The Phase II Investigation is used to determine if the potential REC (recognized environmental condition) is actually an environmental risk that may require resolution such as closure through a regulatory program.
Remember that the Phase I ESA is a first look at a property’s environmental liability, potential contamination, and any risk factors in the soil, groundwater, or air (vapor intrusion) that might affect the property’s value. The Phase I ESA does not, however, require any sampling to confirm the presence of any environmental concerns. Sampling can be included but is not a required task in the scope per EPA’s All Appropriate Inquiry.
If a potential environmental concern is identified in the Phase I ESA, it is noted as a “recognized environmental condition” or REC and the consultant will recommend further file evaluation and/or sampling. The file review typically includes state and/or EPA files, especially if the Site was previously cleaned up and closed through a regulatory program. However, in most cases, the REC will require sampling of environmental media such as soil, groundwater, and/or air (sub-slab or indoor), which is referred to as a Phase II Site Investigation.
As an example, a strip center has an on-site cleaners that may have used the dry cleaning solvent tetrachloroethene or “perc”. The Phase I ESA will identify the cleaners as a REC and the Phase II Investigation will be performed to confirm if any perc and its related compounds are present in the soil, groundwater, or air at concentrations above regulatory levels.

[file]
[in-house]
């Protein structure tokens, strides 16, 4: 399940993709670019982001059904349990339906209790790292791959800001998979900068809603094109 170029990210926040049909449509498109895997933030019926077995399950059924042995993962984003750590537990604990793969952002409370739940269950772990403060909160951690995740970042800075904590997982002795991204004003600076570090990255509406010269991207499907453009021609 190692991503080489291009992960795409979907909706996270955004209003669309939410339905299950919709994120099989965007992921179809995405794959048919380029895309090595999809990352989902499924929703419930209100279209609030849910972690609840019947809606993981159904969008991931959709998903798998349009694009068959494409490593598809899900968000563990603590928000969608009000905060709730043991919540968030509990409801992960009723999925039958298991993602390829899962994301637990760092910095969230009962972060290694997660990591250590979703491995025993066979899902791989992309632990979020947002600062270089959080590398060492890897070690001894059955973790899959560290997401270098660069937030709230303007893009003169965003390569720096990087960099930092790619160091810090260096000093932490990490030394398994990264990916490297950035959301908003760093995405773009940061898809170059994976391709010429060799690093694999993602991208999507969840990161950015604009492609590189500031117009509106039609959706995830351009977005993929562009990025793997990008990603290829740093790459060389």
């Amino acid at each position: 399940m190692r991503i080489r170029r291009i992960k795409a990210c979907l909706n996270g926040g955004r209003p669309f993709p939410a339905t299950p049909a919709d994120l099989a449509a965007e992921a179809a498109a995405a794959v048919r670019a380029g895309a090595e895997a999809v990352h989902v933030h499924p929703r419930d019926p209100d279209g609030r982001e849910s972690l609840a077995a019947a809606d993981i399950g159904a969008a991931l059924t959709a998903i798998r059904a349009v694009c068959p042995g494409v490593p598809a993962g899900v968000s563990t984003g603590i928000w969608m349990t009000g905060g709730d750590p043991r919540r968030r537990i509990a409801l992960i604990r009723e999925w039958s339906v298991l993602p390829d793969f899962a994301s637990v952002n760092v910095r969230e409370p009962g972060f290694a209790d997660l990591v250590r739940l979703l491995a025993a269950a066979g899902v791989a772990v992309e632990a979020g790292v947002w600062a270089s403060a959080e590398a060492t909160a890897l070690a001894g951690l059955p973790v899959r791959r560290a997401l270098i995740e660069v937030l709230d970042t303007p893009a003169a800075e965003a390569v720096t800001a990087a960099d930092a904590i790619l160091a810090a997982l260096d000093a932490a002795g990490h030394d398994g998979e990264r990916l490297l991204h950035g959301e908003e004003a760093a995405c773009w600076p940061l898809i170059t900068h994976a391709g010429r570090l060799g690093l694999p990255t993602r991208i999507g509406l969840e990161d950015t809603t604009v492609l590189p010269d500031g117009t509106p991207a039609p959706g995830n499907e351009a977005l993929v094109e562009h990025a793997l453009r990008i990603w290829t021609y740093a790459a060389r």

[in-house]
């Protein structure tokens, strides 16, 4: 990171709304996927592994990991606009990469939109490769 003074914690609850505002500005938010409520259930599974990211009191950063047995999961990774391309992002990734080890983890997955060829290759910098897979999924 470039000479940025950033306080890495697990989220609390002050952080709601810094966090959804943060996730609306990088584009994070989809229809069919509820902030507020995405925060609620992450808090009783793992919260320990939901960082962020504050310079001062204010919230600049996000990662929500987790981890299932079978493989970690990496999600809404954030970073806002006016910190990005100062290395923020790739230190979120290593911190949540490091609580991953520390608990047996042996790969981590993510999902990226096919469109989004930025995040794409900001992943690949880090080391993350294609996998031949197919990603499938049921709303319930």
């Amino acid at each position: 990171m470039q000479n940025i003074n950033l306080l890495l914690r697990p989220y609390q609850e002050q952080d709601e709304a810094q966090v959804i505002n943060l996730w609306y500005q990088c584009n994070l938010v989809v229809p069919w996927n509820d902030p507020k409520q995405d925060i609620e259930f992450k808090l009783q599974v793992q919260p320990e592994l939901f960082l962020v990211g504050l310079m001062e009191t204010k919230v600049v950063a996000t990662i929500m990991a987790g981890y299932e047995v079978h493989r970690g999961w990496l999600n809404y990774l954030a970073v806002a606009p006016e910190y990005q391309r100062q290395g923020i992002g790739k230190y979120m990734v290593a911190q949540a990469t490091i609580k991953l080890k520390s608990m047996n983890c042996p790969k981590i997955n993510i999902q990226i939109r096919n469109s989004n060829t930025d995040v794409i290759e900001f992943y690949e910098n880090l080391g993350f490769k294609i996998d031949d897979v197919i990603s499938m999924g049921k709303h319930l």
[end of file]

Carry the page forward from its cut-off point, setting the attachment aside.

The scope and resulting cost of the Phase II varies based on the nature of the potential RECs, what media (soil, groundwater, or air) needs to be sampled, number of samples and timing (standard or rush analysis), contaminants identified, and complexity of the Site. Additional sampling and analysis may be required at a later time, if the Site goes into a regulatory program. The initial sampling is generally used to determine if the potential RECs have impacted the property or facility. This iterative approach prevents spending too much in the initial phases of the assessment. In most cases, contaminated properties are placed into a state remediation program to get their concurrence and a final “closure” letter. It’s our experience with numerous Texas sites that this approach has been the most cost effective.
Whitehead E. S. staff has conducted many Phase II Site Investigations of real estate properties and industrial facilities in Texas. Whitehead E. S. has the expertise you need to evaluate potential contaminants of concern (COCs) and develop a “game plan” with potential costs for cleanup and regulatory closure. Our goal is to be your “Deal Maker” and Solution to Pollution!
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